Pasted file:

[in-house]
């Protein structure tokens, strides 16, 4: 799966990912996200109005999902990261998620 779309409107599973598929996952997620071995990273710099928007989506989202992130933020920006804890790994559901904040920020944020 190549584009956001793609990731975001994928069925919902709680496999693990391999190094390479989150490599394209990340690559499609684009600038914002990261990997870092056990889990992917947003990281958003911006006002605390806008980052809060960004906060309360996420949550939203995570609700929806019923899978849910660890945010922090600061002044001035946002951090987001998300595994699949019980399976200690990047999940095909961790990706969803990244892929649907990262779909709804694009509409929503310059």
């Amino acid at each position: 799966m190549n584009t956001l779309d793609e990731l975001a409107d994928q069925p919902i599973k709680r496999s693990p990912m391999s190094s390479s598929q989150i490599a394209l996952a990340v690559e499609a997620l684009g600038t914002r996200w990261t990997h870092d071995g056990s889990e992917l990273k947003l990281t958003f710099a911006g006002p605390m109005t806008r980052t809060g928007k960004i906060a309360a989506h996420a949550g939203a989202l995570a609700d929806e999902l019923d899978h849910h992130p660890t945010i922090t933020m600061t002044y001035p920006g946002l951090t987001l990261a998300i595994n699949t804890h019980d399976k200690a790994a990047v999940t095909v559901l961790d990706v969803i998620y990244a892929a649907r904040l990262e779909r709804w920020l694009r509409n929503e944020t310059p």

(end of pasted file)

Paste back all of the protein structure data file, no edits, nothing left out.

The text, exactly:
[in-house]
């Protein structure tokens, strides 16, 4: 799966990912996200109005999902990261998620 779309409107599973598929996952997620071995990273710099928007989506989202992130933020920006804890790994559901904040920020944020 190549584009956001793609990731975001994928069925919902709680496999693990391999190094390479989150490599394209990340690559499609684009600038914002990261990997870092056990889990992917947003990281958003911006006002605390806008980052809060960004906060309360996420949550939203995570609700929806019923899978849910660890945010922090600061002044001035946002951090987001998300595994699949019980399976200690990047999940095909961790990706969803990244892929649907990262779909709804694009509409929503310059």
């Amino acid at each position: 799966m190549n584009t956001l779309d793609e990731l975001a409107d994928q069925p919902i599973k709680r496999s693990p990912m391999s190094s390479s598929q989150i490599a394209l996952a990340v690559e499609a997620l684009g600038t914002r996200w990261t990997h870092d071995g056990s889990e992917l990273k947003l990281t958003f710099a911006g006002p605390m109005t806008r980052t809060g928007k960004i906060a309360a989506h996420a949550g939203a989202l995570a609700d929806e999902l019923d899978h849910h992130p660890t945010i922090t933020m600061t002044y001035p920006g946002l951090t987001l990261a998300i595994n699949t804890h019980d399976k200690a790994a990047v999940t095909v559901l961790d990706v969803i998620y990244a892929a649907r904040l990262e779909r709804w920020l694009r509409n929503e944020t310059p």